Thursday, November 16, 2006
On Tuesday the executive editor of the Washington Post, Leonard Downie, Jr., announced plans to shrink the newsroom staff as part of a major transformation of the paper.
On Monday the St. Paul Pioneer Press in Minnesota said it would cut 40 full-time positions at the paper. Last week the new owners of the Philadelphia Inquirer forced out the paper's editor Amanda Bennett. Employees at the Inquirer fear the paper's new owners will layoff as much as much as a third of its newsroom staff.
In California, the owners of Los Angeles Daily News recently laid off the paper's publisher and 20 other employees. 101 jobs are being eliminated at the San Jose Mercury News. Another 111 at the Dallas Morning News. The Cleveland Plain Dealer plans to cut 17 percent of its staff.
But the most turmoil might be at the Los Angeles Times . . . [LA Times publisher] Johnson was ousted in October. [Editor] Baquet was forced out last week. A columnist for the trade magazine Editor & Publisher said about Baquet's firing "It is a sign that no editor who makes news first and big profits second is safe."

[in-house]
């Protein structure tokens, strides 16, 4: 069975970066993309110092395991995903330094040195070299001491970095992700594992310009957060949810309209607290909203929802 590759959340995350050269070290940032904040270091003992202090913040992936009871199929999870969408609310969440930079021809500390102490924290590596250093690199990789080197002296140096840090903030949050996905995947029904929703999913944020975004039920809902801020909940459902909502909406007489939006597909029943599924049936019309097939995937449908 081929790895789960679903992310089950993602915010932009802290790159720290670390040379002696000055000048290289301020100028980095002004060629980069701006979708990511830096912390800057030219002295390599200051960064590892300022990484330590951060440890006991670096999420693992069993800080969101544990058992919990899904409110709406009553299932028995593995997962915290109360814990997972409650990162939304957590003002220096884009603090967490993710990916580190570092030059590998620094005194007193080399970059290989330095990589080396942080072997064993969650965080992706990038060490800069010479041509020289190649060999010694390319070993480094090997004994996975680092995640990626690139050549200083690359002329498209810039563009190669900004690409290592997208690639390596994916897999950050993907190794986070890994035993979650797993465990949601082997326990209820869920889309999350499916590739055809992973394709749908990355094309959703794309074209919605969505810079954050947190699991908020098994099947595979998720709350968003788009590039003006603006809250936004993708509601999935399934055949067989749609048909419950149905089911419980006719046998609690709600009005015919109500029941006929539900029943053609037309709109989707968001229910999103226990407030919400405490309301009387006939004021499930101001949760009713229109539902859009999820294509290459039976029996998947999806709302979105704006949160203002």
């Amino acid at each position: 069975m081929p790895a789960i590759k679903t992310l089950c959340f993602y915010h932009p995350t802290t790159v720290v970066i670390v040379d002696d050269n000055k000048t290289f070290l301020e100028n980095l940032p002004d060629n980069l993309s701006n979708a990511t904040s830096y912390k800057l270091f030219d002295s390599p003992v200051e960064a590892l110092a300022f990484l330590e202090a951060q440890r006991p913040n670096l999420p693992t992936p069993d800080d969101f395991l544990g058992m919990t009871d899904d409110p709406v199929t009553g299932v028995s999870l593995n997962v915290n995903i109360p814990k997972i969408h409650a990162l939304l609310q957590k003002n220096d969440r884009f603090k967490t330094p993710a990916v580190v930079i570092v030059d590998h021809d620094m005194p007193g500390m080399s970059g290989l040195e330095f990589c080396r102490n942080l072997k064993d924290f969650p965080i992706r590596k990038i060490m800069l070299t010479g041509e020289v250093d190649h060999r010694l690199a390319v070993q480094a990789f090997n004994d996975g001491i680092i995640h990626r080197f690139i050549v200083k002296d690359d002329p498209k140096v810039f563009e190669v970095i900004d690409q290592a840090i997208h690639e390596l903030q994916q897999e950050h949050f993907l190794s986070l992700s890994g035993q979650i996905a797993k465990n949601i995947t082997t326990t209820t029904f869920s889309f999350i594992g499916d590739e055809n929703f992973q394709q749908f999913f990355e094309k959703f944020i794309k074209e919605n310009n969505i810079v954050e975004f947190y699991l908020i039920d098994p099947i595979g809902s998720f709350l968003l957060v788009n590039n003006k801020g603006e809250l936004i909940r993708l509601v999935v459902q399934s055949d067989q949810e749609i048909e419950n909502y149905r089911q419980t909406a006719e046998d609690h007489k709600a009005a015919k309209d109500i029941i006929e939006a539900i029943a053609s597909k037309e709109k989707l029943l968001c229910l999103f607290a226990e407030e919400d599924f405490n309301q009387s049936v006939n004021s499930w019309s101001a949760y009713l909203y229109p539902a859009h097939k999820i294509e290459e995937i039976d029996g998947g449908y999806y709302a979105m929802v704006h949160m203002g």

Not a good time in the paper biz.
Technorati Tags: Press
For a generation the news has been bait to pull eyeballs for the customers; the advertisers.
Looks like they are giving up on actual information completely now and moving to "The News of the World" model where all the reporters have to do is fantasize and outdo each other in weirdness.
But at least we'll know they are lying and they wont pretend to be doing anything else.
And frankly, after Myers' "Good Riddance To The Gingrichites" mea clutza piece ( http://tinyurl.com/y2ktf5 ) it couldn't happen soon enough.